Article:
Pirates of the Caribbean is a slow-sinking franchise

Kristy Liu, Staff Reporter

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Pirates of the Caribbean: Dead Men Tell No Tales may as well use the slogan for Earth Day – reduce, reuse, recycle. It seems like the plot was recycled from previous movies, and reused concepts from tales that have been told, having been entirely too typical and left too many opportunities to guess exactly what was going to happen next.

The movie follows the voyage of Elizabeth (Kiera Knightly) and Will’s (Orlando Bloom) son, Henry (Brenton Thwaites), and an intelligent young woman and astronomer named “after the stars,” Carina Smyth (Kaya Scodelario). A ghostly Captain Salazar (Javier Bardem) and his crew from The Silent Mary also make an appearance – they have escaped from the Devil’s Triangle, and are seeking revenge on the swashbuckling, rum-drunken Jack Sparrow (of course played by Johnny Depp).

Apart from the disappointing CGI flashback of Jack Sparrow in his kid pirate days, the cinematography was unsurpassing of decent. The sea’s roaring rapids warranted no complaint, and neither did the dramatic pan-over of The Flying Dutchman in the movie’s very beginning.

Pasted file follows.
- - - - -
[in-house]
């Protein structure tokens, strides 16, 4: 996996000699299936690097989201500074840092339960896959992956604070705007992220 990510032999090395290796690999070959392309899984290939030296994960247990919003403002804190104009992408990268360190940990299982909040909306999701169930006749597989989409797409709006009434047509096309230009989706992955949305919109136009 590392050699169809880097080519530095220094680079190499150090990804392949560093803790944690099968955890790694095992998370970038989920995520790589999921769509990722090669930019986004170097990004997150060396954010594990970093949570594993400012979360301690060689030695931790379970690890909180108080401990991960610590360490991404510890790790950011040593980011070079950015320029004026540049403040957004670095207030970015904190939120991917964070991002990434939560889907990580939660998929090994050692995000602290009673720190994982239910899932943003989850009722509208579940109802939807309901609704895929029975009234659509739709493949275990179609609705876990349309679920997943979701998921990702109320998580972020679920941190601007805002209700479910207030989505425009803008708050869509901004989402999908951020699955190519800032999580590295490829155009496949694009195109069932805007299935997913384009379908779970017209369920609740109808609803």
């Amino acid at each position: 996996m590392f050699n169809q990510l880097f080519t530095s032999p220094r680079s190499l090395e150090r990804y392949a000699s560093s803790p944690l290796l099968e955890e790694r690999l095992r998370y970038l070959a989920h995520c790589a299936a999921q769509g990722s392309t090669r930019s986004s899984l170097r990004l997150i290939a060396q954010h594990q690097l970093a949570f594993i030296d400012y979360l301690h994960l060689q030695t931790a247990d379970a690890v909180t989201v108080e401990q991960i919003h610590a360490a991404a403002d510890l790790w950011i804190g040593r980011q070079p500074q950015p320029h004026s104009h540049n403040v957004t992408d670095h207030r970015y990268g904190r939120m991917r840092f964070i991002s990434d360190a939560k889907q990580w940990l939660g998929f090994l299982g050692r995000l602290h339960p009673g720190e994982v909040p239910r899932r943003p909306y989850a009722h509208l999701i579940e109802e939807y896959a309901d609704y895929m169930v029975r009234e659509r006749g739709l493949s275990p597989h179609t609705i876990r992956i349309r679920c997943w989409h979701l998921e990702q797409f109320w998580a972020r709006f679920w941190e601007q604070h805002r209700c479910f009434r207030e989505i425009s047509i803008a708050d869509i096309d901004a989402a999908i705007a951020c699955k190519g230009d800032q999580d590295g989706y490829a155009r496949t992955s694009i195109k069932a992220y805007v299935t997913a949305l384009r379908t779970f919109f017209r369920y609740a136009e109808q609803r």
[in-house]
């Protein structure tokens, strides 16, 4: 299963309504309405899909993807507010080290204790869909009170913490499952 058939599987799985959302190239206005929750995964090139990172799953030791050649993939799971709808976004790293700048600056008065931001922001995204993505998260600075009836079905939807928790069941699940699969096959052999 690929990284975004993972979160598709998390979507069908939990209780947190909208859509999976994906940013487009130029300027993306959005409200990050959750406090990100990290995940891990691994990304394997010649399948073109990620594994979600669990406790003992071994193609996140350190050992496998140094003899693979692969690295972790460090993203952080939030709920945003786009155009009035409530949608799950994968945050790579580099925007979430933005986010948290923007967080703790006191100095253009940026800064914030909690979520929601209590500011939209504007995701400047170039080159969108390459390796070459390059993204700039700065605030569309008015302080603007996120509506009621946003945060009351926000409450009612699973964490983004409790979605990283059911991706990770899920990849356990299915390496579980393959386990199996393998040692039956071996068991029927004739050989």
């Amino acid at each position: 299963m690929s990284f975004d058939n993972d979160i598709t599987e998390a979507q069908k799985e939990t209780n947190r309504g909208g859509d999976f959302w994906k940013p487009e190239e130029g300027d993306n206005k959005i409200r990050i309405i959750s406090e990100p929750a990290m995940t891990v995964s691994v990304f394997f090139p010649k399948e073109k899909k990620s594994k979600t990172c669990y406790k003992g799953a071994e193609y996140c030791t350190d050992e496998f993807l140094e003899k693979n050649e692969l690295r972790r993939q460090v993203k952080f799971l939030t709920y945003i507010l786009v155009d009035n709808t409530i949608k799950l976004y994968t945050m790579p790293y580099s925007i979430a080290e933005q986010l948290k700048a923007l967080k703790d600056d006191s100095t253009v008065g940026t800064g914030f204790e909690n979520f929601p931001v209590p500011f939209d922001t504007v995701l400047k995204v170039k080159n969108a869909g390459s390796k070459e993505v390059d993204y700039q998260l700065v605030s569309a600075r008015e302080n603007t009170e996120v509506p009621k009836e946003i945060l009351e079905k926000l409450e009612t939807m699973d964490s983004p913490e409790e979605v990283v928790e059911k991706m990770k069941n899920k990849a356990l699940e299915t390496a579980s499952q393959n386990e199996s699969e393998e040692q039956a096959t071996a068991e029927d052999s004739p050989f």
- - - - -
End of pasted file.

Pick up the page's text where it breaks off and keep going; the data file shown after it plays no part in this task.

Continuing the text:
When it comes to Pirates of the Caribbean music, Hans Zimmer has always been the captain at the helm. However, Geoff Zanelli did a fantastic job of building on Zimmer’s legacy. The unmistakable tunes of the Pirates of the Caribbean music were a breath of fresh air; full-circle nostalgia for the old-school fans, and perfectly evocative of pirates, plunder, and a hard life at sea.

As funny as it was to watch Johnny Depp sway around drunkenly, slurring away at his words in the first movie, it’s a bit less funny this time around knowing that accusations of his abusive behavior are floating around in the air. As for Kaya Scodelario, her portrayal of Carina Smyth was impressive, yet nowhere near incredible. (But she sure was pretty.)

Seeing my favorite pirates on the big screen again cured my nostalgia, but apart from the music, the bits of witty humor, and impressive cinematography,  Pirates of the Caribbean: Dead Men Tell No Tales left a lot of room for improvement.

 

Pirates of the Caribbean is a slow-sinking franchise